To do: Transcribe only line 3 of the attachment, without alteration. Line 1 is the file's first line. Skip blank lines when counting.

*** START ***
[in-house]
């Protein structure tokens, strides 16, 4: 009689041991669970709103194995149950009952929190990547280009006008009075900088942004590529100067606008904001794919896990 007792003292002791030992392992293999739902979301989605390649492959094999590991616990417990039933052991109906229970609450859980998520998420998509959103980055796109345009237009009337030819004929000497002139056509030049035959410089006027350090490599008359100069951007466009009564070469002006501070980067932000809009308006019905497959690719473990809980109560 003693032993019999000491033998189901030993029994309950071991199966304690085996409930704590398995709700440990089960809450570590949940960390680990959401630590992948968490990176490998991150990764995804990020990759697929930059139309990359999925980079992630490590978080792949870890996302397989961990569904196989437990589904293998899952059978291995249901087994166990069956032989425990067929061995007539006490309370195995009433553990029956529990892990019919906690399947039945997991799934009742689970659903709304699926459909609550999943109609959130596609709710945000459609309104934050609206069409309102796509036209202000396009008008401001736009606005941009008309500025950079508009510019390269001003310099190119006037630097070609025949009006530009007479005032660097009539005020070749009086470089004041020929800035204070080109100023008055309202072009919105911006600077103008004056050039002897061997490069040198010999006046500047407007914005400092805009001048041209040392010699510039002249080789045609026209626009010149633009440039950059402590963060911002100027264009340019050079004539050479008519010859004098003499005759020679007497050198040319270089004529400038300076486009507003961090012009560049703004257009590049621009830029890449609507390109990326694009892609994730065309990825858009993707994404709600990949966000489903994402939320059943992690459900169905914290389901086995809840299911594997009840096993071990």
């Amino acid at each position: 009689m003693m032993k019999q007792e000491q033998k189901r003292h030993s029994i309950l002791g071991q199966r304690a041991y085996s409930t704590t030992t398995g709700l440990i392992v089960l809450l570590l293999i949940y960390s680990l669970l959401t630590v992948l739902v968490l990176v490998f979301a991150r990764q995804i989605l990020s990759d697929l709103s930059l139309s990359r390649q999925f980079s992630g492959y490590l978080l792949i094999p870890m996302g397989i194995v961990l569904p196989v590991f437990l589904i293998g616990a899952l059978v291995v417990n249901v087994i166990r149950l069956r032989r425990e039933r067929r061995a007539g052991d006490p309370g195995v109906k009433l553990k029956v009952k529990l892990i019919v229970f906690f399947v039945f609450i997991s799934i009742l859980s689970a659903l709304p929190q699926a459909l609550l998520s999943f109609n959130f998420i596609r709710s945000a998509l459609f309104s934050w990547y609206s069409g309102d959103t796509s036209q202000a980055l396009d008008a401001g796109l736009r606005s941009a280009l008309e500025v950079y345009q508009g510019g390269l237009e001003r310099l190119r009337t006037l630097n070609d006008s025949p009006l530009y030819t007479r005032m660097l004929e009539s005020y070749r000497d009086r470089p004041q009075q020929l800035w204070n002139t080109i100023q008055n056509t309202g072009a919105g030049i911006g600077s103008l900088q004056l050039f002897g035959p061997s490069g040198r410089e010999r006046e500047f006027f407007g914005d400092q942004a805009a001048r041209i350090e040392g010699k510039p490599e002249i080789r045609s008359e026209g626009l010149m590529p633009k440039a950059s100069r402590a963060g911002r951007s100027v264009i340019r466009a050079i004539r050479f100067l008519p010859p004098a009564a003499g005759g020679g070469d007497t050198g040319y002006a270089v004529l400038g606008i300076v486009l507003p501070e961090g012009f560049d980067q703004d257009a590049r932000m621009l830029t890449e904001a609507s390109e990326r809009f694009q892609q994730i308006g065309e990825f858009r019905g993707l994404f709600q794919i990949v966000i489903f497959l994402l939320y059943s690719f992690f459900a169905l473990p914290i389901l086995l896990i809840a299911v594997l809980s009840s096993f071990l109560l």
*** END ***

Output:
């Amino acid at each position: 009689m003693m032993k019999q007792e000491q033998k189901r003292h030993s029994i309950l002791g071991q199966r304690a041991y085996s409930t704590t030992t398995g709700l440990i392992v089960l809450l570590l293999i949940y960390s680990l669970l959401t630590v992948l739902v968490l990176v490998f979301a991150r990764q995804i989605l990020s990759d697929l709103s930059l139309s990359r390649q999925f980079s992630g492959y490590l978080l792949i094999p870890m996302g397989i194995v961990l569904p196989v590991f437990l589904i293998g616990a899952l059978v291995v417990n249901v087994i166990r149950l069956r032989r425990e039933r067929r061995a007539g052991d006490p309370g195995v109906k009433l553990k029956v009952k529990l892990i019919v229970f906690f399947v039945f609450i997991s799934i009742l859980s689970a659903l709304p929190q699926a459909l609550l998520s999943f109609n959130f998420i596609r709710s945000a998509l459609f309104s934050w990547y609206s069409g309102d959103t796509s036209q202000a980055l396009d008008a401001g796109l736009r606005s941009a280009l008309e500025v950079y345009q508009g510019g390269l237009e001003r310099l190119r009337t006037l630097n070609d006008s025949p009006l530009y030819t007479r005032m660097l004929e009539s005020y070749r000497d009086r470089p004041q009075q020929l800035w204070n002139t080109i100023q008055n056509t309202g072009a919105g030049i911006g600077s103008l900088q004056l050039f002897g035959p061997s490069g040198r410089e010999r006046e500047f006027f407007g914005d400092q942004a805009a001048r041209i350090e040392g010699k510039p490599e002249i080789r045609s008359e026209g626009l010149m590529p633009k440039a950059s100069r402590a963060g911002r951007s100027v264009i340019r466009a050079i004539r050479f100067l008519p010859p004098a009564a003499g005759g020679g070469d007497t050198g040319y002006a270089v004529l400038g606008i300076v486009l507003p501070e961090g012009f560049d980067q703004d257009a590049r932000m621009l830029t890449e904001a609507s390109e990326r809009f694009q892609q994730i308006g065309e990825f858009r019905g993707l994404f709600q794919i990949v966000i489903f497959l994402l939320y059943s690719f992690f459900a169905l473990p914290i389901l086995l896990i809840a299911v594997l809980s009840s096993f071990l109560l």